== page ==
Clicky buttons

Hey all,

So I just got my first stick (been a keyboard player before that). My friend was in China and picked up a Qanba Q4 for me. I’ve got to say that I love the stick, but the buttons are another issue.

Everyone has been really hyping up Sanwa buttons here, but the buttons that came with my stick were really sensitive, mushy, and did not offer strong tactile feedback. The start button on the other hand, which people mentioned was not Sanwa and was “cheap”, is in my opinion quite clicky and pleasant to press.

I suppose this is simply the way that Japanese arcade buttons are set up, but I’m not sure I like it. There’s no clear breaking point between when the button is pressed and when it isn’t, like there is for the cheaper button. As someone who played on an IBM Model M buckling spring keyboard, this lack of click is kind of hard to get used to, unnerving even.

Can anyone recommend a brand of buttons that is really clicky and has a strong sense of tactile feedback? I don’t want the buttons to be clicky to the point of being hard to press, but I don’t want them to have no feel either, which the Sanwas do.

Boy do I have a post for you. Probably later tonight though. :slight_smile:

You got a pretty damn good stick dude. PS3/360/PC compatibility! Switch your buttons to seimitsu I guess? HOW IS ONE NOT SATISFIED WITH THIS STICK!!! :confused: I DON’T UNDERSTAND!

Oh don’t get me wrong I love the stick. I’m just not too fond with the buttons haha. Are Seimitsu’s much clickier? The clickiness level of the “cheap start button” is okay for me I suppose.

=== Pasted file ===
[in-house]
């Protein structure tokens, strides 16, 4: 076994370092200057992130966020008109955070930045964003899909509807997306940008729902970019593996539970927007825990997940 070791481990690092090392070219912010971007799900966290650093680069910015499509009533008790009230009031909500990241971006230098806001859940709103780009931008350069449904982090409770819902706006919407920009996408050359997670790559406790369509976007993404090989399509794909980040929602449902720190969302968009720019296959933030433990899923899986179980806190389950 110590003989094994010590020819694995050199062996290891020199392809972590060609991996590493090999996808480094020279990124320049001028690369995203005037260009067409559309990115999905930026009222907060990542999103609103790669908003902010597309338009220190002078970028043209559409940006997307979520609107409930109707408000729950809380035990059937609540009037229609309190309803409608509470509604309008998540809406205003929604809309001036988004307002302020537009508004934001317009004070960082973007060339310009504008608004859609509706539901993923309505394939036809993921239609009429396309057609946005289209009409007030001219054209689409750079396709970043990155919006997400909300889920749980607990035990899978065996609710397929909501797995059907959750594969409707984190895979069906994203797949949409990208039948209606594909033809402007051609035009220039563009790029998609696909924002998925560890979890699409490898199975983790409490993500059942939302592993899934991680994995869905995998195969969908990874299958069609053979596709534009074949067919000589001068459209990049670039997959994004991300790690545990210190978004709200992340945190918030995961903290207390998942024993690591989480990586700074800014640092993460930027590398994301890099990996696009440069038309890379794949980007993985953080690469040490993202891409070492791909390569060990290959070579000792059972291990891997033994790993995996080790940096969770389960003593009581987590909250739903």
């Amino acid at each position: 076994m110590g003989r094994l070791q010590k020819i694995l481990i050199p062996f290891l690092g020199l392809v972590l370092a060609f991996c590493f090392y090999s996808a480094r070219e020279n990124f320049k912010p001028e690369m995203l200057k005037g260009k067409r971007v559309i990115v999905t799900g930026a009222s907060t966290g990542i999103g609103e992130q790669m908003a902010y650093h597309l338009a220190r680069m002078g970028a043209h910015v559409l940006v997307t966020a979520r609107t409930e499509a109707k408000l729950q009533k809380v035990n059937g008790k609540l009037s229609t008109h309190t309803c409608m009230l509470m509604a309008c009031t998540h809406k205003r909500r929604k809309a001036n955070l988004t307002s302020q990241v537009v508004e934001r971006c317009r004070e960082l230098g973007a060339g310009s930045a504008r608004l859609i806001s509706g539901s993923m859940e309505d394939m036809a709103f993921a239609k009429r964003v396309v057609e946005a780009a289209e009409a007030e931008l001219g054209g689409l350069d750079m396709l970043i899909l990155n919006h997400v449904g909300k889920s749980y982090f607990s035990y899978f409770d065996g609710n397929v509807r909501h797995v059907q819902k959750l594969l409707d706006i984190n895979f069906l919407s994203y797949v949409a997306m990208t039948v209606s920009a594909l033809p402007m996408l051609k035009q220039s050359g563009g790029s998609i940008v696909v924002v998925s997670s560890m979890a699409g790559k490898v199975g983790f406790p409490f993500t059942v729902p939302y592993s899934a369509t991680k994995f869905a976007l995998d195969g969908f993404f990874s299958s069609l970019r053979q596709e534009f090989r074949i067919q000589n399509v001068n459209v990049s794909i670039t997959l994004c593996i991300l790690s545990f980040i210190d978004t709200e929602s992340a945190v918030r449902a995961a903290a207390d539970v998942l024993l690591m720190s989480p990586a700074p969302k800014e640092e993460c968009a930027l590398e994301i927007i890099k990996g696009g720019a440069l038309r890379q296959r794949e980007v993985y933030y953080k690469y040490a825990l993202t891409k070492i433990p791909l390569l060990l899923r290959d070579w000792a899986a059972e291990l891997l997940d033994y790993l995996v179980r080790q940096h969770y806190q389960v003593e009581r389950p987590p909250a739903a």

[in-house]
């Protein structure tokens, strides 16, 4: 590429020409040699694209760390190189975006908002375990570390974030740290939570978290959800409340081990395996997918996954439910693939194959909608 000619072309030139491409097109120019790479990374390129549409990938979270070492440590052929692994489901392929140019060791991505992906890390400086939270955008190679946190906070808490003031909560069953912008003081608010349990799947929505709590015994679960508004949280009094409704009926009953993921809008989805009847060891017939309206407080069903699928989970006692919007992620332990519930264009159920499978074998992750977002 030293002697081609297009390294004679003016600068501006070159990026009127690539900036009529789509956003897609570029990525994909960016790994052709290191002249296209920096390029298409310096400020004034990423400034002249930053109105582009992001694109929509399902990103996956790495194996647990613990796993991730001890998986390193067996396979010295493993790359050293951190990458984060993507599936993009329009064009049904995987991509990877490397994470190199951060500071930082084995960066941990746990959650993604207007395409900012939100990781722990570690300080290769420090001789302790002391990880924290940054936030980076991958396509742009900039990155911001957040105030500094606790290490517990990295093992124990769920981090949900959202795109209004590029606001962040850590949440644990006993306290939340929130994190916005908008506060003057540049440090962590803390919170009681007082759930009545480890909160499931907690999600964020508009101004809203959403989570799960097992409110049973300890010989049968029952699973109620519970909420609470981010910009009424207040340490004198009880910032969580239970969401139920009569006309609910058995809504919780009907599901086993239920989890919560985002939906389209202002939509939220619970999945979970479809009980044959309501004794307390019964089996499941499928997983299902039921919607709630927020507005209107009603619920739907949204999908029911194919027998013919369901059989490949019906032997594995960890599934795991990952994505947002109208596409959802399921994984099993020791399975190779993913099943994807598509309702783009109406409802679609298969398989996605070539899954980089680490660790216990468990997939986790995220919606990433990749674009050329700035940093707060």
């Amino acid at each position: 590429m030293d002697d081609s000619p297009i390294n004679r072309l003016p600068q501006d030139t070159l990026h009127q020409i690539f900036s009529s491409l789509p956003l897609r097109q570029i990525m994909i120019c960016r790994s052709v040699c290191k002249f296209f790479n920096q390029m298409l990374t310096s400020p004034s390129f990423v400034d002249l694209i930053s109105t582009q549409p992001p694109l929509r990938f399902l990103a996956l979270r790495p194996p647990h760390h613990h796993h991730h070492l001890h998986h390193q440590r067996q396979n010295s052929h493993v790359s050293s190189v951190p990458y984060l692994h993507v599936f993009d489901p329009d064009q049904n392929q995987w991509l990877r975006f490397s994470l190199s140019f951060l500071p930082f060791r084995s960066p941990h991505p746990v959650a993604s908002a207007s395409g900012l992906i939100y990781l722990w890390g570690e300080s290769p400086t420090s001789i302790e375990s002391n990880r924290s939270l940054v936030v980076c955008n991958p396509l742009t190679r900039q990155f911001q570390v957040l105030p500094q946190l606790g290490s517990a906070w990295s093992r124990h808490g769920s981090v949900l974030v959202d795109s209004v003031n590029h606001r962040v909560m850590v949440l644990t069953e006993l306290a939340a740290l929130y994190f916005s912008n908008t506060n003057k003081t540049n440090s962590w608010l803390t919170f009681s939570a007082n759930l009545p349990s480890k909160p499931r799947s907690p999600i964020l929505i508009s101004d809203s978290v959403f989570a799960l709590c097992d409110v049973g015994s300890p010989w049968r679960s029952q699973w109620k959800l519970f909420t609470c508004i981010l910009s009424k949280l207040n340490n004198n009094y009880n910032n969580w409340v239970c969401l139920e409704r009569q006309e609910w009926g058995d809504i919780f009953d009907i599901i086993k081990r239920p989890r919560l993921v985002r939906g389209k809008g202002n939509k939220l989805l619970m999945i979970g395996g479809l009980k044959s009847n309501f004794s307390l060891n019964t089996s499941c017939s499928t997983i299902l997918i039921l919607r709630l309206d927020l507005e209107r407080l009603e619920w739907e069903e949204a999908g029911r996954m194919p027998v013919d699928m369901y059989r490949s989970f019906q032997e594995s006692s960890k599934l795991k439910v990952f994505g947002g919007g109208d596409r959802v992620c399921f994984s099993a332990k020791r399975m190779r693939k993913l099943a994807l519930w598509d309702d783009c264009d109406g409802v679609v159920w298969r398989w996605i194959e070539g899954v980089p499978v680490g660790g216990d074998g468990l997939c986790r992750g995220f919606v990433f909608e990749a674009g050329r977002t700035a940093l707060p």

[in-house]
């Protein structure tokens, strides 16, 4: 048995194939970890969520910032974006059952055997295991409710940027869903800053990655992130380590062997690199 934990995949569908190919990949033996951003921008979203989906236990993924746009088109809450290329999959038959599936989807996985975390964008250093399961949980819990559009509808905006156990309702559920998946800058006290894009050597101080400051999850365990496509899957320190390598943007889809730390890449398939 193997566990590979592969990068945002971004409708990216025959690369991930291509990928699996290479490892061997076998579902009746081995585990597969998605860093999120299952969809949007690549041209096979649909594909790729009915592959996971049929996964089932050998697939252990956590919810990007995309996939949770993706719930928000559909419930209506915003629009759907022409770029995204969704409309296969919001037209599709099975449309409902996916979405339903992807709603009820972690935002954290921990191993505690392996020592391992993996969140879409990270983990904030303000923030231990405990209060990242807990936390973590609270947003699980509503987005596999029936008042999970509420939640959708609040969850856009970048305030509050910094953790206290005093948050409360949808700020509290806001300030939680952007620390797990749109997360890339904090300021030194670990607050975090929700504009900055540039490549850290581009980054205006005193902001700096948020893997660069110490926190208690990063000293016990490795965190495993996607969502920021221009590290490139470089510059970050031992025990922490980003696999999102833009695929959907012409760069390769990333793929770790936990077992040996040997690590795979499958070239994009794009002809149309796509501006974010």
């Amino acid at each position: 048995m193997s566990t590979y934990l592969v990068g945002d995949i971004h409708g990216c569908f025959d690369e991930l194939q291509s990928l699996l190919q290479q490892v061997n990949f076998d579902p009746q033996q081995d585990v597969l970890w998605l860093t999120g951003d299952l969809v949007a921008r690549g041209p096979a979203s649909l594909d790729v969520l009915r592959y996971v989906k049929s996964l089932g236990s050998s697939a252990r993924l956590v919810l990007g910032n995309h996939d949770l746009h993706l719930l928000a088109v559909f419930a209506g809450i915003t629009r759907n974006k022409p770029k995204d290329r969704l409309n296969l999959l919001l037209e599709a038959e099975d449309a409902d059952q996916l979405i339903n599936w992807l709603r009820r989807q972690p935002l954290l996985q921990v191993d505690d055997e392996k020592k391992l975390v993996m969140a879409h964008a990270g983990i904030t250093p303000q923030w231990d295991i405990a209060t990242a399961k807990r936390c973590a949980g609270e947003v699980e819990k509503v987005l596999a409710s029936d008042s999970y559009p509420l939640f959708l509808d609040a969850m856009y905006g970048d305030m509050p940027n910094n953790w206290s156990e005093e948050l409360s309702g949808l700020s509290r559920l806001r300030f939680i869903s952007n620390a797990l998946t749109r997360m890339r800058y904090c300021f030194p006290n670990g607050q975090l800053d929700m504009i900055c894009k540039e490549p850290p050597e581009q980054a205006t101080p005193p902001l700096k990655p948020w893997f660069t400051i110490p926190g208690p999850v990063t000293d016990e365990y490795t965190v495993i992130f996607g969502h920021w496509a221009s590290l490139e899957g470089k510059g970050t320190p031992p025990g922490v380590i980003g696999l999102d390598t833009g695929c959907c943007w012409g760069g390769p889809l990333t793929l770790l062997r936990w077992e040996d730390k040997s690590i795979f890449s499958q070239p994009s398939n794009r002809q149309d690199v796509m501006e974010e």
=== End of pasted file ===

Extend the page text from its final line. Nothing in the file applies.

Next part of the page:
Looking forward to that post, RoboKrikit.

Seimitsu PS-14: non-clicky, quite a bit harder than Sanwa OBSF.

Sanwa OBSF-30-RG: mild click, slightly harder than OBSF, expensive.

Sanwa OBS-30A: clicky, much harder than OBSF., expensive.

Get some Seimitsu Snap-in’s. Should solve the problems you have with the stock sanwa buttons. Seimitsu buttons click quieter and have a bit more resistance. It takes about 5 grams of pressure to activate a sanwa switch, and about 6.5 for a seimitsu.

Seimitsu PS-14/15s don’t click, they just offer a bit more resistance.

That said, from a competition standpoint, for certain games, you do want less resistance, not more. IMO, it’s so much easier to plink, kara, mash on buttons with less resistance.

I’ve got a similar question in this regard; which buttons offer the least resistance? Overall and in your experience?


Sounds like you’d be a fan of American-style buttons. You can read up a bit on

Personally, though, I would just try to get used to the Sanwas. Not only are they better for the kinds of techniques required of fighting games, they’re also the most ubiquitous. If you ever need to borrow someone else’s stick, the chances are they’ll have Sanwas. If you ever go to an arcade, with actual arcade cabinets, you can bet that the buttons in them will be Sanwas.